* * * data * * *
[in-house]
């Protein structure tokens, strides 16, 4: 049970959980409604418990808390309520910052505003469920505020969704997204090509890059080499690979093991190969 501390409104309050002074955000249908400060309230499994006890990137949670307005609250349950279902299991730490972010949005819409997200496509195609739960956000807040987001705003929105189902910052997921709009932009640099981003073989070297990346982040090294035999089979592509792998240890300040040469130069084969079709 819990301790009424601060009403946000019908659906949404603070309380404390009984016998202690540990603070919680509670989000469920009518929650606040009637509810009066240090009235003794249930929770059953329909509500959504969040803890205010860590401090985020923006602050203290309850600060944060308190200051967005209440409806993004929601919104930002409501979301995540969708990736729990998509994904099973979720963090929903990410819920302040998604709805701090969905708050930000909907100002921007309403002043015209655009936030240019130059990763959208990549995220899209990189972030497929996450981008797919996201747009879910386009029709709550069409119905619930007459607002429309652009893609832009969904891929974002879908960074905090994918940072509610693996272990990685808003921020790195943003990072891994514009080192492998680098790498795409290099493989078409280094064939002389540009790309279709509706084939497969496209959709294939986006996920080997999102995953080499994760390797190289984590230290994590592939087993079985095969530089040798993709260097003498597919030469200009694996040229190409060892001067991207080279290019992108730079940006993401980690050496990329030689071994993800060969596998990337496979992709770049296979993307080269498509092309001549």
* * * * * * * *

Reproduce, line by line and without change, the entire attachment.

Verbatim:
[in-house]
């Protein structure tokens, strides 16, 4: 049970959980409604418990808390309520910052505003469920505020969704997204090509890059080499690979093991190969 501390409104309050002074955000249908400060309230499994006890990137949670307005609250349950279902299991730490972010949005819409997200496509195609739960956000807040987001705003929105189902910052997921709009932009640099981003073989070297990346982040090294035999089979592509792998240890300040040469130069084969079709 819990301790009424601060009403946000019908659906949404603070309380404390009984016998202690540990603070919680509670989000469920009518929650606040009637509810009066240090009235003794249930929770059953329909509500959504969040803890205010860590401090985020923006602050203290309850600060944060308190200051967005209440409806993004929601919104930002409501979301995540969708990736729990998509994904099973979720963090929903990410819920302040998604709805701090969905708050930000909907100002921007309403002043015209655009936030240019130059990763959208990549995220899209990189972030497929996450981008797919996201747009879910386009029709709550069409119905619930007459607002429309652009893609832009969904891929974002879908960074905090994918940072509610693996272990990685808003921020790195943003990072891994514009080192492998680098790498795409290099493989078409280094064939002389540009790309279709509706084939497969496209959709294939986006996920080997999102995953080499994760390797190289984590230290994590592939087993079985095969530089040798993709260097003498597919030469200009694996040229190409060892001067991207080279290019992108730079940006993401980690050496990329030689071994993800060969596998990337496979992709770049296979993307080269498509092309001549």